Going Back To Work Is Great For Me, But Not For My Teenager
I took some time to write about all the things I love about going back to work. With my kids though it has been a little tough. They have been so used to me being home that they don’t really know anything different.
I had expected my two middle kids to have the hardest time but to my surprise, they’re okay. When I get home they run to hug me as they used to always do with my husband. They greet me with smiles and kisses and quickly get back to whatever they were doing.
My teenager, now that is a totally different story. I expected he would handle it the best but it turns out, it has been the hardest on him. It took me a little while to figure out what was going on with him but now that I know, it breaks my heart.
If I am not home when he gets home, he will text me asking when I am going to be home. This has been going on since day one. Often he will text me while he is in school and ask me if I am going to be home when he gets home. I just thought he was being nosey or up to no good. This was not the case.
Had I been more aware of what was going on I could have prevented the meltdown that would come. Assuming my teenager was mature enough to handle things as an adult backfired in a major way.
One day he appeared to be very emotional. I was trying to talk to him to see what was wrong but he closed up. He does that all the time and it makes it very hard for me to get through and try to help him. Well his attitude and demeanor began to get even worse, so we started trying to tell him that his behavior was unacceptable and nasty doesn’t work in our house.
Finally, he could no longer hold everything in and he lost it. He flipped in the kitchen, painfulling punching the granite counters while yelling at my husband and I about how everything is horrible and why did I have to go back to work.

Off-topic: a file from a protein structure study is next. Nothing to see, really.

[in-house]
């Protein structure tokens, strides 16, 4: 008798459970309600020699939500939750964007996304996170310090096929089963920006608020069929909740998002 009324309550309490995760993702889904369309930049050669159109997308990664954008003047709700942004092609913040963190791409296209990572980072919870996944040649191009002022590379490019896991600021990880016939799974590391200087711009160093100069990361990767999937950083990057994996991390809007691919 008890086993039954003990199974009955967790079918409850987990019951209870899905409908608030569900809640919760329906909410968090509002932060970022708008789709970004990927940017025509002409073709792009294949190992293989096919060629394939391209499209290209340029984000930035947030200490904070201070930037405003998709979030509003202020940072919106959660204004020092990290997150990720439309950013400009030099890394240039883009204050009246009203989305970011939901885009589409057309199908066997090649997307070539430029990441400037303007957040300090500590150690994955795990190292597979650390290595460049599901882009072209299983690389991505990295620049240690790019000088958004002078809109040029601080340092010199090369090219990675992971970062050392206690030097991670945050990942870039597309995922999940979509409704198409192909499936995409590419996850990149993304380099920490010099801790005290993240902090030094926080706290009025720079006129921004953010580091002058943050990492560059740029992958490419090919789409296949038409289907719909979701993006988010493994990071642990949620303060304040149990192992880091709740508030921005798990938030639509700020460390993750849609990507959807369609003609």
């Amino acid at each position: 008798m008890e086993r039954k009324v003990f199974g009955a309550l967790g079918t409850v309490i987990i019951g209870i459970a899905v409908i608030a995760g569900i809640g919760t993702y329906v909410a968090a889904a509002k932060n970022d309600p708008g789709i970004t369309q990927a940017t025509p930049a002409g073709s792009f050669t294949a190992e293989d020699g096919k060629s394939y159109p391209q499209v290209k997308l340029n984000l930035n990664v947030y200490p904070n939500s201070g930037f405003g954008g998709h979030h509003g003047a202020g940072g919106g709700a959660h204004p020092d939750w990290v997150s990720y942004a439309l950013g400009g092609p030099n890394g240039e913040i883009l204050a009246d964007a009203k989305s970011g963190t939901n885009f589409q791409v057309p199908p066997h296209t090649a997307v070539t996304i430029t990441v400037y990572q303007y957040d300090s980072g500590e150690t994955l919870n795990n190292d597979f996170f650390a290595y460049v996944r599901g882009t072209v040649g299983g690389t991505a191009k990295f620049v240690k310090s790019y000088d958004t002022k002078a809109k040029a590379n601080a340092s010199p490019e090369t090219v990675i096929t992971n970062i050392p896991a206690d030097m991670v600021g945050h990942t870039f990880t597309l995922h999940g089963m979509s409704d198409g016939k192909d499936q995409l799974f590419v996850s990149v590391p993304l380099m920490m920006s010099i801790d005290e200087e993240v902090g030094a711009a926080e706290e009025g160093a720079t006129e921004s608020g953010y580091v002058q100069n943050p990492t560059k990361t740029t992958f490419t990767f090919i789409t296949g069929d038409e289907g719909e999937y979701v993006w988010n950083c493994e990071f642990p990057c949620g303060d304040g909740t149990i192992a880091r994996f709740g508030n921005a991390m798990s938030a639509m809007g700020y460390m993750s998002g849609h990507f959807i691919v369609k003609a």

My aha moment. I got it. Say what?
He stormed upstairs, locked himself in his bedroom and just sobbed. I could hear him sobbing but he wouldn’t let me in. Finally I unlocked his door and went in. He was laying on his bed, I sat on the edge of the bed and tried to hug him. He was stone cold, sobbing, and very closed off.
I laid my head on his chest and began sobbing with him. He reached up and grabbed my hand and we cried together. I always told him his pain was my pain too, and it would always be that way. This moment proved that to be true. Finally he started to calm down and I reminded him how much I love him.
We had a long talk about change and how important it is he learn how to adjust to things changing. It’s part of growing up. Holding my hand almost immediately stopped his sobbing. I was surprised that initially I was certain there was nothing I could do to stop this incredible ache in his heart and then I realized I am still his mother. No matter what, I will always be his mother.
I told him probably a hundred times how much I love him. In his eyes I could see this deep pain, he hugged me so tight. He is still my baby. He might be a teenager in this overgrown body, and he may be twice my size, but he is still my baby. He will always be my baby. When he hurts I will hurt, when he laughs I will laugh, and when he needs me I will always be there for him.
I never imagined going back to work and disrupting our families routine would be hardest on my teenager. We are working on it and I think he is doing a little better since he let it out. As for the other kids, I am so glad they aren’t going through the same thing because that would just be too much.
Mom and son photo available from Shutterstock
, B. (2013). Going Back To Work Is Great For Me, But Not For My Teenager. Psych Central. Retrieved on January 23, 2017, from http://blogs.psychcentral.com/bipolar-mom/2013/01/going-back-to-work-is-great-for-me-but-not-for-my-teenager/